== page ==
The first thing that [working like] this achieves is that it makes everything cheaper. Pearl Academy of Fashion in Jaipur is the cheapest project this firm has done. Similarly, The British School is simple kota stone and ceramic tiles, paint-plaster walls, and small panes of glass. Sustainability makes a project cheaper. Plus, simple things — like a central courtyard format design, where you get tempered air from the courtyard and air movement in the corridor — brought the air-conditioning load down to about one-fourth of what it would’ve been.

Surat Diamond Bourse in numbers
  • 2018: start date
  • 2021: expected completion
  • $310,000,000: total cost
  • 35.5 acres
  • 620,000 sq. m. built area
  • 65,000 people
  • 10,000 cars
  • ~4,500 offices
  • <7 minutes: travel time from the entrance to individual offices
  • 15 acres: resort-style landscape
  • 22 kms: circulation space

Given that you’re a part of the Delhi Urban Arts Commission (DUAC), have you thought about pushing forward such a proposal for any municipal buildings?

The government itself came up with a good initiative some years ago, which said that for all government projects, a 4-5 star rating on the GRIHA (Green Rating for Integrated Habitat Assessment), which is a very good green rating system in India, is mandatory. British School is the first 5-star rated on this.

Your upcoming Surat Diamond Bourse project has been billed as the largest single office space in the world. Can you talk about this project?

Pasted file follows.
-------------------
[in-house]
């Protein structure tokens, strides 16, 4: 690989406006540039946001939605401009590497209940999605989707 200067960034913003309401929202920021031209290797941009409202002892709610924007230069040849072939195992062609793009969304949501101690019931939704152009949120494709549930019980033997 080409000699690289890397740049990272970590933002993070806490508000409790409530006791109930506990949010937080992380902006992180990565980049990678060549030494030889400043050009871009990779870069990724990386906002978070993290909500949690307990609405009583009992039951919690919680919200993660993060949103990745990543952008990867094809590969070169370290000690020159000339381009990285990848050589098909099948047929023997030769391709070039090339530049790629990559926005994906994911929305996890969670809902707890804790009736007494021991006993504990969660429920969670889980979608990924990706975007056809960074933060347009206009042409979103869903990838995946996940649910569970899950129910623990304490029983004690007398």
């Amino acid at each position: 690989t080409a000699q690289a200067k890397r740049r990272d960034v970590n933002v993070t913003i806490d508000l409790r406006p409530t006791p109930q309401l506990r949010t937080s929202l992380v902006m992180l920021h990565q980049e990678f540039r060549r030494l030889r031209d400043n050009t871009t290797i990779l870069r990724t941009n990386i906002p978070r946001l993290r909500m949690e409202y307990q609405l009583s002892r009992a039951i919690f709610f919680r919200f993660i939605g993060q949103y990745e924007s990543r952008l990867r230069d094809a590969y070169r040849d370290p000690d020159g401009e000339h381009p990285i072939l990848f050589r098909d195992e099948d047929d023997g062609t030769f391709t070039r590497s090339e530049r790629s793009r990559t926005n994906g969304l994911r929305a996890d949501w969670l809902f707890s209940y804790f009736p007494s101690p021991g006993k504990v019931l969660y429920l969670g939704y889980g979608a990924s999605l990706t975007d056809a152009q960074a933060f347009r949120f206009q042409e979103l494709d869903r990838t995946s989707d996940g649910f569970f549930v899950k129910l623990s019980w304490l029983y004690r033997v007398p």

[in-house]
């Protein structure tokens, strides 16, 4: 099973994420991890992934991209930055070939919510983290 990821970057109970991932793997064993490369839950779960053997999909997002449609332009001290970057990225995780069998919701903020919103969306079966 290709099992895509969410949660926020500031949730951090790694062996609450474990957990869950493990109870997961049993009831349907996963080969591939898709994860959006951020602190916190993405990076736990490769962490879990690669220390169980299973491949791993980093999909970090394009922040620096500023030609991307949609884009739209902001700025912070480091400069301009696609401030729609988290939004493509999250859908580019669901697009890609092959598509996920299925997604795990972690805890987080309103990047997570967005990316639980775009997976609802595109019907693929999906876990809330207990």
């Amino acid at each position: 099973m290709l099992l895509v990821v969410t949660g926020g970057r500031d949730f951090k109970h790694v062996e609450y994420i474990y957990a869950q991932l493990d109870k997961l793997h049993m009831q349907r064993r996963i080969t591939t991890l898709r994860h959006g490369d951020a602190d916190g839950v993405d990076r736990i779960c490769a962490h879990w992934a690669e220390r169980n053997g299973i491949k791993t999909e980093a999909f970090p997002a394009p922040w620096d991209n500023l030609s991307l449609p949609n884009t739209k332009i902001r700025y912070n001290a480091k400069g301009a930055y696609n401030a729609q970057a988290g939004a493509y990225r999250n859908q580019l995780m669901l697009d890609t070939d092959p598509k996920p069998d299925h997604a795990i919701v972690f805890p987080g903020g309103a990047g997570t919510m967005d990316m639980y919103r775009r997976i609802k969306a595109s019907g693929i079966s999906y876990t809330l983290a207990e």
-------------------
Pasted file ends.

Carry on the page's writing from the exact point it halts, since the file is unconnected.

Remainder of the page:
Firstly, it’s amazing that the world’s largest such project is getting made in India, and so silently. If it were being made anywhere else in the Western world, it’d have been on stamps by now. The project itself is a community-funded one. It’s not the world’s biggest developer making a mall and monetising it. This one big mammoth of a building is not just a place of work for 65,000 people — it’s those many people and their families. All this is happening because of this one building, which also reflects the nuances and cohesiveness of a community, which has managed to control about 90% of the world’s diamonds in some form. One of their first briefs was that they wanted trading efficiency, which comes from how quickly they can get from one place in the building to another.

We convinced the clients that the corridors don’t need to be air conditioned, it just needs a tempered environment, which we’ve done through sustainable methods, like shading and radiant cooling, which is simply about using water to create cooling in these 22-km long corridors.

0 / 0
Sign in to unlock member-only benefits!
  • Access 10 free stories every month
  • Save stories to read later
  • Access to comment on every story
  • Sign-up/manage your newsletter subscriptions with a single click
  • Get notified by email for early access to discounts & offers on our products
Sign in


Comments have to be in English, and in full sentences. They cannot be abusive or personal. Please abide by our community guidelines for posting your comments.

We have migrated to a new commenting platform. If you are already a registered user of The Hindu and logged in, you may continue to engage with our articles. If you do not have an account please register and login to post comments. Users can access their older comments by logging into their accounts on Vuukle.